On Tuesday 19 November 2019, the School of Arts will host a panel discussion entitled ‘Is Extinction Imminent? Imagining Existential Risk in a Time of Climate Emergency’, which will take place in the Aphra Theatre at the University of Kent from 1pm to 3pm. The event will be chaired and hosted by Francesca Laura Cavallo, PhD candidate in History and Philosophy of Art.
The programme will feature the screening of Himali Singh Soin’s short film we are opposite like that (Frieze Artist award 2019), and a panel discussion with Lucia Pietroiusti, Curator of General Ecology at the Serpentine Galleries in London; Simon Beard, Academic Programme Manager and Senior Research Associate at the Centre for the Study of Existential Risk, University of Cambridge and a representative from Extinction Rebellion.
Extinction Rebellion activists took London by storm in April and October 2019 by framing their joyful pacifist action with die-ins and doomsday narratives. In academic terms, meanwhile, the Centre for the Study of Existential Risk – a multidisciplinary team of scientists at Cambridge – has been urging attention to what philosopher Nick Bostrom dubbed ‘global catastrophic risks’, in a famous article (Bostrom, 2013). As both agree that threats to the survival of humanity must be tackled immediately, the challenge is the speculative nature of long-term forecasting and the need to communicate urgency for what transcends one life span. Artistic practice, on the other hand, has long engaged with speculative futures, paid attention to the signs of endangered life and encouraged reflection on what may be, stretching our perception of geological deep time into a future behind our lifetimes. As Jacques Attali put it: ‘Like everything that is out of our control, the long term is frightening – unless it fosters a form of utopia that would allow us to believe that, purely by dint of our will, tomorrow will be the best of the past and the present combined’ (Attali, 2015).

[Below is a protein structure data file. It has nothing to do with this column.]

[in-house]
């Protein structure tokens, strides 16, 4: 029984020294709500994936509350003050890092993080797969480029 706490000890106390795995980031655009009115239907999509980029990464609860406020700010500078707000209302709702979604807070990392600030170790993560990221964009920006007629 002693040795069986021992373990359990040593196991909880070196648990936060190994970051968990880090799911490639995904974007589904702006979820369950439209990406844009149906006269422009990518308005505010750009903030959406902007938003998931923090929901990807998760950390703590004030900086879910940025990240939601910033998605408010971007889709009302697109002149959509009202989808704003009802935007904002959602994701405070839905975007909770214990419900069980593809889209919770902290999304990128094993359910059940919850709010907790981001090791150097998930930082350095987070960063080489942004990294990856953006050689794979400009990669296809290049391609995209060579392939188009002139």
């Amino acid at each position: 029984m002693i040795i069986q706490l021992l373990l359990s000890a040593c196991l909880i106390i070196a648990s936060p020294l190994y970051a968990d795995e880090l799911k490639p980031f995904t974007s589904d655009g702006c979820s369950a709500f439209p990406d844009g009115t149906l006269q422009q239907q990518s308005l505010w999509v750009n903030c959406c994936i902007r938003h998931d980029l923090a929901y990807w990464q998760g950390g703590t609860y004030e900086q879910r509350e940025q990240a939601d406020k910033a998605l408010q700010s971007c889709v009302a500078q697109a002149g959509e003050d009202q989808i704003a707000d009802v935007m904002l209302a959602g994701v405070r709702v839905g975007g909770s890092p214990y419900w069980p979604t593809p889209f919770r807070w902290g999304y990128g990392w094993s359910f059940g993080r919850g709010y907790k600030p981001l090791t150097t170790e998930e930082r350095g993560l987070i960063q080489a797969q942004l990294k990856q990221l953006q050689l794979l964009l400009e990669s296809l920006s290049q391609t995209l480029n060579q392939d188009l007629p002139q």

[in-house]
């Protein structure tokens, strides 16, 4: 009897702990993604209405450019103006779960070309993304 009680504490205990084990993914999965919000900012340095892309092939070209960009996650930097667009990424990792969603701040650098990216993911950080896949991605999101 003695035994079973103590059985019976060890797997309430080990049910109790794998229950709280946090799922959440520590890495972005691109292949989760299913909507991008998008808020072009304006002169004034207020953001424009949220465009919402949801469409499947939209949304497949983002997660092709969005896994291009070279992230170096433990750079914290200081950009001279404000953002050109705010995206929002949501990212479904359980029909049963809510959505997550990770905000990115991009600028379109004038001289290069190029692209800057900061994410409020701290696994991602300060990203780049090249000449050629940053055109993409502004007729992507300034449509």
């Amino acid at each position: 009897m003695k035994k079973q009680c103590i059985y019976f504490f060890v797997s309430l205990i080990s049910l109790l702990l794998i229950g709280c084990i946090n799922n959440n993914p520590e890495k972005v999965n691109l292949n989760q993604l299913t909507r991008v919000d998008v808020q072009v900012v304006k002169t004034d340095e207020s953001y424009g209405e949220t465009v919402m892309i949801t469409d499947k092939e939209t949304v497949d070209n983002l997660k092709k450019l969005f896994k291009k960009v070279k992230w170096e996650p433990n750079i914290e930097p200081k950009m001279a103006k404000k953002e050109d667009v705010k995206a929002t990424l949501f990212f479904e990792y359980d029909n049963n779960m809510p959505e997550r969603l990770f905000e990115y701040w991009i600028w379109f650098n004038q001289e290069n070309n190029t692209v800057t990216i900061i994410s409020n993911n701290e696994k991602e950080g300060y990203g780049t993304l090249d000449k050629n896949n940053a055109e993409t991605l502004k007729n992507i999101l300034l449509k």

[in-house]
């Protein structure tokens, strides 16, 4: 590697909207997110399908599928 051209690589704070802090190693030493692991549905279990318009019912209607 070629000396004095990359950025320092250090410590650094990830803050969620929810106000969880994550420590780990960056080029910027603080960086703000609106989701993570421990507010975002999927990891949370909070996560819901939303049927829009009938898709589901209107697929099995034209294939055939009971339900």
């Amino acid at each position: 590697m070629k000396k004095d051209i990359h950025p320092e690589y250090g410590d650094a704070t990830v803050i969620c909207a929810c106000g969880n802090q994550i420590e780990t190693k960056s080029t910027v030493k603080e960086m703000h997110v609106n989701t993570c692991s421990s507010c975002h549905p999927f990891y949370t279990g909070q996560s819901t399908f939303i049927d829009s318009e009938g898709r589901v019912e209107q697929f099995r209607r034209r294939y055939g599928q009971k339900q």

In more practical terms, alarming visions of environmental disaster are tempting, suggesting shaking the public from complacency and short-term thinking, even as they bypass any uncertainty and inevitably (over?) simplify. Yet, at least before the impact of Extinction Rebellion, stark and immediate portrayals of climate change threats have not clearly been effective.
The event is open to all and free tickets can be booked here:
The event is generously supported by the School of Arts Graduate Study Committee, with special thanks to Studio 3 Gallery, Aesthetics Research Centre, Yasmine Rix and the Critical Studies for Risk and Uncertainty Research Centre.
Image: Himali Singh Soin, we are opposite like that (film still + Giclée Hahnemühle Bamboo), 2019. HD video, stereo, colour